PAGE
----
Probe 201 may be coupled to a suitable point on an electrical/electronic circuit in order to measure a signal. The signal is conveyed through probe 201 to attenuation circuit 205 of attenuation unit 204. The attenuation circuit 205 (which will be discussed in further detail below) attenuates the signal voltage to a range suitable for use in vertical amplifier 207. The amplified signal is then conveyed from vertical amplifier to both deflection unit 211 and trigger system 220.

A horizontal sweep is initiated (i.e. triggered) by trigger system 220. Responsive to the triggering of a horizontal sweep, sweep generator 232 generates a sweep by causing a dot on the display to be swept across display 214 within a specific time interval. For example, the sweep generator may cause the dot to be swept across display 214 500,000 times per second. The actual sweep rate may be determined by an operator input. An output signal from sweep generator 232 is received and amplified by horizontal amplifier 234. The amplified signal is then conveyed to deflection unit 212.

The vertical deflection from deflection amplifier 211 and the horizontal sweeping action received via deflection unit 212 are combined in display 214 to form a graphical representation of the signal being measured. In this particular embodiment, a sample sine wave is illustrated as being displayed on display 214.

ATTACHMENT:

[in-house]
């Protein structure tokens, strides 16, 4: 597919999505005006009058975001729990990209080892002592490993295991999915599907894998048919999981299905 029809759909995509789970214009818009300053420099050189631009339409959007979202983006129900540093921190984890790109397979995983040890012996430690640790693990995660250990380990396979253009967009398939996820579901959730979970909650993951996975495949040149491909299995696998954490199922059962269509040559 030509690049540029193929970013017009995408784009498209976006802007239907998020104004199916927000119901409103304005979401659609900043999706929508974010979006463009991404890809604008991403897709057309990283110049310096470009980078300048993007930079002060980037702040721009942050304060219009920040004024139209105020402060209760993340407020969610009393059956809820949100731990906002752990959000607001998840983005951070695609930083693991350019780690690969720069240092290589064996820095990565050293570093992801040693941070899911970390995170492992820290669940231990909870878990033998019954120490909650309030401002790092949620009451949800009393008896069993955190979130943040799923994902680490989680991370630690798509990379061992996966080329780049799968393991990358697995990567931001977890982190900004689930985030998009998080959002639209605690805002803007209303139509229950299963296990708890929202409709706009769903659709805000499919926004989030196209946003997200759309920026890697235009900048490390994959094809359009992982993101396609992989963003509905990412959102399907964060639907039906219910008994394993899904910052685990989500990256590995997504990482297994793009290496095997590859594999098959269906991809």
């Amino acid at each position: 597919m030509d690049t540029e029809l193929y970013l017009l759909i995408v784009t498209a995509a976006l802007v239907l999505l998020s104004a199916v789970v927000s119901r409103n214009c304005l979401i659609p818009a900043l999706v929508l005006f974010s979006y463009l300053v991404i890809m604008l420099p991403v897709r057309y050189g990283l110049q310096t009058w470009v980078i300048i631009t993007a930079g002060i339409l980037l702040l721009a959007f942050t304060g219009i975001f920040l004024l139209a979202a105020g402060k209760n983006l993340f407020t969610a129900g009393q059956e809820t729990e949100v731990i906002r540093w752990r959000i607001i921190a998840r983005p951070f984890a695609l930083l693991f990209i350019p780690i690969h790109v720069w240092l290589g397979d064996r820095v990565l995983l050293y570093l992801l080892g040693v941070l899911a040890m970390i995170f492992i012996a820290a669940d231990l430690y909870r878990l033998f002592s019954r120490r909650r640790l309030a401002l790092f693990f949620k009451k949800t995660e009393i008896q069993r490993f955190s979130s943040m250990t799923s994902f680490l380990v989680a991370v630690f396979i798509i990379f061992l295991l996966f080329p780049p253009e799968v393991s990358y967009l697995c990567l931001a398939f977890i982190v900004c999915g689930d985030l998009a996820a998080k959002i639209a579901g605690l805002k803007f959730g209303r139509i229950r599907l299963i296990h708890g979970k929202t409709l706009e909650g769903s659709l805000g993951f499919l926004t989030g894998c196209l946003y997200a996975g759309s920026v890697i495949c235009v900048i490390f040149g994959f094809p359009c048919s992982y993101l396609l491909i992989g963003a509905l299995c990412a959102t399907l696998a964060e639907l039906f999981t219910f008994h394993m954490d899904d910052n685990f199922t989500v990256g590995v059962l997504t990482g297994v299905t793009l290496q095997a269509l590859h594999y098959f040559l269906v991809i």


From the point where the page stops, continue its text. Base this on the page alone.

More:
Vertical unit 202 includes an attenuation unit 204. Attenuation unit 204 includes an attenuation circuit 205 and a control unit 206. In the embodiment shown, attenuation unit 205 utilizes trim capacitors that can be controlled by control unit 206. While attenuation circuits utilizing manually controlled trim capacitors are possible and contemplated herein, the embodiment shown in FIG. 2 utilizes programmable trim capacitors. Control unit 206 is configured to interface with the programmable trim capacitors of attenuation circuit 205 in order to automatically control their respective capacitance values. More particularly, control unit 206 is configured to execute software instructions that adjust the capacitance values in order to control the high frequency attenuation of the attenuator. Controlling the high frequency attenuation may be performed with the objective of matching the high frequency attenuation of the circuit to the low frequency attenuation of the circuit. Matching these two attenuation values may minimize or eliminate errors introduced by oscilloscope 200 in the signal that is being measured by oscilloscope 200. The attenuation circuit 205 will be explained in further detail below with reference to FIG. 3.